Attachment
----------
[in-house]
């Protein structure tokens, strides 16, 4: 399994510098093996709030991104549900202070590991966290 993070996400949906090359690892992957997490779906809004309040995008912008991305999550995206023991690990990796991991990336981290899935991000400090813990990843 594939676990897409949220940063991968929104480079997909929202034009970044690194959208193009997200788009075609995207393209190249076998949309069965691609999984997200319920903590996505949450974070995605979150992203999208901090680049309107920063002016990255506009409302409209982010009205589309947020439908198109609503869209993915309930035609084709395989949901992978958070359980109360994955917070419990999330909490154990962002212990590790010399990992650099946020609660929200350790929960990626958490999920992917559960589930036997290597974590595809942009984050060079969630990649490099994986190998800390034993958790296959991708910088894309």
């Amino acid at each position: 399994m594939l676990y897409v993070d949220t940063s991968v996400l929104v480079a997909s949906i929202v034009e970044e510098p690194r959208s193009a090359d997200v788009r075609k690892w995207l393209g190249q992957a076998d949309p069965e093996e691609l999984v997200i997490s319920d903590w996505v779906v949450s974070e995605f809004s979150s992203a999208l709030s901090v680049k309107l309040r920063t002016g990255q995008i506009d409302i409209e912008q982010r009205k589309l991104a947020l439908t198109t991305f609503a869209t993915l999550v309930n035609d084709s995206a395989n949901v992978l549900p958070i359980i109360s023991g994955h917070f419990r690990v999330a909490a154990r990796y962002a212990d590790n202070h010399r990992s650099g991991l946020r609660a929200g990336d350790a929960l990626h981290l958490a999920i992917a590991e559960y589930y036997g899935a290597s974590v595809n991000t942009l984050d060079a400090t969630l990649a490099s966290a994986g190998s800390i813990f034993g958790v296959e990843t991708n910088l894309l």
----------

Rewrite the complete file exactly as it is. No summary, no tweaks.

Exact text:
[in-house]
């Protein structure tokens, strides 16, 4: 399994510098093996709030991104549900202070590991966290 993070996400949906090359690892992957997490779906809004309040995008912008991305999550995206023991690990990796991991990336981290899935991000400090813990990843 594939676990897409949220940063991968929104480079997909929202034009970044690194959208193009997200788009075609995207393209190249076998949309069965691609999984997200319920903590996505949450974070995605979150992203999208901090680049309107920063002016990255506009409302409209982010009205589309947020439908198109609503869209993915309930035609084709395989949901992978958070359980109360994955917070419990999330909490154990962002212990590790010399990992650099946020609660929200350790929960990626958490999920992917559960589930036997290597974590595809942009984050060079969630990649490099994986190998800390034993958790296959991708910088894309």
């Amino acid at each position: 399994m594939l676990y897409v993070d949220t940063s991968v996400l929104v480079a997909s949906i929202v034009e970044e510098p690194r959208s193009a090359d997200v788009r075609k690892w995207l393209g190249q992957a076998d949309p069965e093996e691609l999984v997200i997490s319920d903590w996505v779906v949450s974070e995605f809004s979150s992203a999208l709030s901090v680049k309107l309040r920063t002016g990255q995008i506009d409302i409209e912008q982010r009205k589309l991104a947020l439908t198109t991305f609503a869209t993915l999550v309930n035609d084709s995206a395989n949901v992978l549900p958070i359980i109360s023991g994955h917070f419990r690990v999330a909490a154990r990796y962002a212990d590790n202070h010399r990992s650099g991991l946020r609660a929200g990336d350790a929960l990626h981290l958490a999920i992917a590991e559960y589930y036997g899935a290597s974590v595809n991000t942009l984050d060079a400090t969630l990649a490099s966290a994986g190998s800390i813990f034993g958790v296959e990843t991708n910088l894309l």